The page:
Not long before I set out, another grad student there, Ty Taylor, had been talking about his strategy for navigating in the dense forest: get a sense for where the sun is, and walk straight relative to that. In other words, keep your head up, your focus on a higher objective, and avoid the trail-blindness trap of blundering into each next easiest vegetation gap.
The sun had been dodging to and fro behind clouds that afternoon, but, once my head stopped swimming, I turned around and got a good look at the angle of the shadows. I started walking toward my target tree, following the shadows, and not minding so much the snagging on vegetation. This time I walked straight to it.
I have kept thinking back to moment in the two months since, as I finish writing my dissertation. I like it for a number of reasons. Foremost was the profound wonder at understanding I had walked in a circle, laughing at the magic trick the forest had played on me, but also fairly awed at how completely I had been taken in. And of course there is also the physicality of the obvious metaphor: marching on with the heavy pack and trying again, where I had failed the first time – but this time maintaining perspective, context, and direction. Heading where I wanted to go, rather than focusing on finding the easy path that had been walked before.
For the curious: Why was I stalking a tree in the Amazon rainforest?
Last August, I spent several weeks helping with the Saleska lab’s research as part of an international collaboration in the Brazilian Amazon. The overall effort is broadly focused on predicting whether the largest carbon sink in the world will be able to absorb excess CO2 from the atmosphere, mitigating climate change, or whether it will die off and spew the carbon from decomposing wood into the air, which would accelerate climate change. One important piece of predicting whether a forest will die back or thrive under the potentially hotter and drier conditions is to know whether leaves can continue photosynthesizing. By measuring the water released by a leaf or the carbon dioxide taken up by a leaf, researchers can calculate their activity. But here’s the challenge (well, one of many challenges of doing research in the Amazon, really): conditions on the forest floor are pretty different than in the canopy. Sounds obvious, but it becomes important when you try to measure sensitive leaf behavior. So you have to get into the canopy.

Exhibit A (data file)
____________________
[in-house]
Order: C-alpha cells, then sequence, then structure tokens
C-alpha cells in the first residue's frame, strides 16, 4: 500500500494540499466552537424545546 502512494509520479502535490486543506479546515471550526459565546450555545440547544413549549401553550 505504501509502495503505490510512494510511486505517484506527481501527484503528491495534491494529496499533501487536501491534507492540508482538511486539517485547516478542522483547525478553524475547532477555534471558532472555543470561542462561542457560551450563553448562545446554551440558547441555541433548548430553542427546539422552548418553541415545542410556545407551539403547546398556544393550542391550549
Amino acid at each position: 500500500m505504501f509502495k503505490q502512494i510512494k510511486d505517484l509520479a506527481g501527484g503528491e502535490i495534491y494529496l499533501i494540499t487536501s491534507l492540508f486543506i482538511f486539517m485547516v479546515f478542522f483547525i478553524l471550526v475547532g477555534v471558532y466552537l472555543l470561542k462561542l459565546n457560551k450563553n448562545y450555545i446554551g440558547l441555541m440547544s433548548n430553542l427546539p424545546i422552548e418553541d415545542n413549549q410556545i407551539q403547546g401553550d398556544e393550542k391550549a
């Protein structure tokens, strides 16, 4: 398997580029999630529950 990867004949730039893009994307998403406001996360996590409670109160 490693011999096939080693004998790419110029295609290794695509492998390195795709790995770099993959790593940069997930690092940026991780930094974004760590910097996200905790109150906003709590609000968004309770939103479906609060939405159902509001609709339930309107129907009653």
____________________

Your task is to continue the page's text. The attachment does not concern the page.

Getting to the canopy means climbing up a tree anywhere from 20-50 meters. That’s about 60-150 feet! Rope systems are a must – if only because smooth, bare tree trunks are difficult to climb themselves, to say nothing of the risk of falling.
But if you are securing yourself to strong forks in the trunk, how do you safely work your way to the edge leaves that get the sun? Branches get thinner, and you are farther from your anchor point, meaning a longer fall and a nasty swing toward the trunk.
Professional arborists and experienced researchers can set up rope systems between multiple trees in a Tyrolean traverse to work their way out to a canopy in the middle, suspended by the ropes from other trees. But that is physically difficult, and can take several days to set up to sample a single canopy. Besides, where do you set your sensitive leaf-measuring equipment then while dangling there?
Solution: invest the time and expense to build platform walkways between some trees. And that is what they are doing, and what I helped with.
But once you spend the time and expense to build a small number of platforms, you want to make sure each one is really worth it – that it is safely built on large and healthy trees, with no big dead trees looming over it and ready to fall, and with multiple canopies of interesting species along the walkway.